Emilie Ritter Saunders / Boise State Public Radio

A plan to put more money in the pockets of Idaho's lowest-paid workers cleared its first hurdle Monday when the Senate State Affairs Committee voted to send it forward to a full hearing.

The proposal would increase the state's minimum hourly pay from $7.25 the federal requirement— to $8.50 July 1, then raise it again to $9.75 in 2015.

But Republicans who control 81 percent of the Legislature immediately criticized the plan, throwing its future into doubt.

When Team USA marches into the stadium for the Winter Olympics Opening Ceremony Friday, they'll be swathed in the warmth of the Northwest, quite literally.

Materne, GoGo Squeez
TheImpulsiveBuy / Flickr Creative Commons

Applesauce-maker GoGo squeeZ says it plans to open an $85 million food processing facility in Nampa, Idaho that will employ at least 230 people.

The Idaho Department of Commerce announced the company's Idaho investment in a press release Thursday.

The Idaho Statesman reports the average wage at the new facility will be $16 an hour, more than double Idaho's minimum wage.

Chobani, Greek Yogurt
Emilie Ritter Saunders / Boise State Public Radio

U.S. Sen. Charles Schumer of New York is calling on the Russian government to allow Chobani Greek yogurt to be delivered to Sochi for U.S. Olympic athletes and NBC Studios employees.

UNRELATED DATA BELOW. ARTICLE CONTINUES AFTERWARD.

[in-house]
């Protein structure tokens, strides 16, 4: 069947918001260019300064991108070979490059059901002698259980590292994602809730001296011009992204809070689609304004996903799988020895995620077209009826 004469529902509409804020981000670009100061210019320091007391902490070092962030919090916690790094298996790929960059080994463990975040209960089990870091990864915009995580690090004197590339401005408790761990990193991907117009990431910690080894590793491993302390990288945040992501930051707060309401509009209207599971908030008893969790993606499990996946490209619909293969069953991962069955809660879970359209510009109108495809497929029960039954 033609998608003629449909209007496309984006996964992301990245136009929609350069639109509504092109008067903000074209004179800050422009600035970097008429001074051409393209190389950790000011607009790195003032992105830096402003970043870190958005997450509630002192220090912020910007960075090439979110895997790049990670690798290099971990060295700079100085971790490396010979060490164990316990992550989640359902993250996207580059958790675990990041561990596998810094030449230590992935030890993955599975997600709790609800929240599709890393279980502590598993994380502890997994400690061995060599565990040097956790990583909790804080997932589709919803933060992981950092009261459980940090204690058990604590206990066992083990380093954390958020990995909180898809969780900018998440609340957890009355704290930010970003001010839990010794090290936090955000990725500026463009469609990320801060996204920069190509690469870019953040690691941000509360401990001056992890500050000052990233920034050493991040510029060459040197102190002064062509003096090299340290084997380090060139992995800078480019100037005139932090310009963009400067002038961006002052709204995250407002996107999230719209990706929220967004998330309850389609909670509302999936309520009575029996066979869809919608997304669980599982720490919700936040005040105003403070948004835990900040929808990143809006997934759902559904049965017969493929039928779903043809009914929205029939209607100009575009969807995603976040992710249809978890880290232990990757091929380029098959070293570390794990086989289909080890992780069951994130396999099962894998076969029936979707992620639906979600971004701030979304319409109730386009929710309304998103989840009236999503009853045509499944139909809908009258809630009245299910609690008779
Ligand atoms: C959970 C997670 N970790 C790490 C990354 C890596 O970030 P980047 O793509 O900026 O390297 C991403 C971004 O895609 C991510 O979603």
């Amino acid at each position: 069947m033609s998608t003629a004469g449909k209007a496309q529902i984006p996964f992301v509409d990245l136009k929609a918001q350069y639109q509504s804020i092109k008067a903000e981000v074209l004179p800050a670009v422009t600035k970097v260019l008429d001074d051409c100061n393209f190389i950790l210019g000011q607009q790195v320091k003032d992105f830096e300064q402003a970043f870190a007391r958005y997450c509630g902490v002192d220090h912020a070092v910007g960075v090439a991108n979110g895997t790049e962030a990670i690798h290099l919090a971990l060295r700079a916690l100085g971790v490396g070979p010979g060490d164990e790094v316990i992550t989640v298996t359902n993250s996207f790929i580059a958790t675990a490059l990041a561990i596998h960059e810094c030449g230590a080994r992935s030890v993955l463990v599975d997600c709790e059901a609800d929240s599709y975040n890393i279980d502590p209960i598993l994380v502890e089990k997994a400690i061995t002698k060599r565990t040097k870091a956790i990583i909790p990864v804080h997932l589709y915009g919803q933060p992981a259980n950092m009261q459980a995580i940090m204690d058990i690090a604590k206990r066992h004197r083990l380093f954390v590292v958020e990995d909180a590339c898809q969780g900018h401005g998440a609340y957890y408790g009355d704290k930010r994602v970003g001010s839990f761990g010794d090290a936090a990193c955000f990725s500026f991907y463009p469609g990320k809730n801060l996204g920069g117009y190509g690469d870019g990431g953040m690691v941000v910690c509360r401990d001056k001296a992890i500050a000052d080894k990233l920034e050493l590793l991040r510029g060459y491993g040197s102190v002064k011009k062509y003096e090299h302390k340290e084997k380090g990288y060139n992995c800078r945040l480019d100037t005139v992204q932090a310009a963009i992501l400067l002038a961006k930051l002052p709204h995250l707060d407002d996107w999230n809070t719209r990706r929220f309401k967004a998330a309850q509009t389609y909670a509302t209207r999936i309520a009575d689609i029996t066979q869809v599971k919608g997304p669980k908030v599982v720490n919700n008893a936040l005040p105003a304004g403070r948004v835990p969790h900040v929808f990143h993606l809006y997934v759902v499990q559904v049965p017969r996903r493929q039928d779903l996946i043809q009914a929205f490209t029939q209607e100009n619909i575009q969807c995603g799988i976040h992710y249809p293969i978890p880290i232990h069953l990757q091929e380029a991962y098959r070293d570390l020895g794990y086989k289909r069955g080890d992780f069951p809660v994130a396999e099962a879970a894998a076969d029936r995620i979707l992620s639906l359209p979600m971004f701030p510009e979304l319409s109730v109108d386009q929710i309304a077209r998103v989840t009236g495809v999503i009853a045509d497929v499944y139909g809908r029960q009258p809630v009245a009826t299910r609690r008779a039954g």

Schumer said Tuesday that a shipment of Chobani yogurt is being held up at Newark Liberty International Airport in New Jersey because of "unattainable" Russian Customs certifications. The U.S. Department of Agriculture has requested that Russia approve a USDA safety certificate for the yogurt, but Schumer said Russia still won't allow the shipment.

Emilie Ritter Saunders / Boise State Public Radio

The Boise Rescue Mission plans to open two shelters in Nampa in the next two weeks.

The Idaho Statesman reports that a men's shelter called Lighthouse Rescue Mission and a women's shelter called the Valley Women and Children's Shelter are scheduled to open.

Officials say the women's shelter has 60 beds and will welcome women and children who are homeless as well as those displaced by domestic violence. A grand opening is planned for Thursday.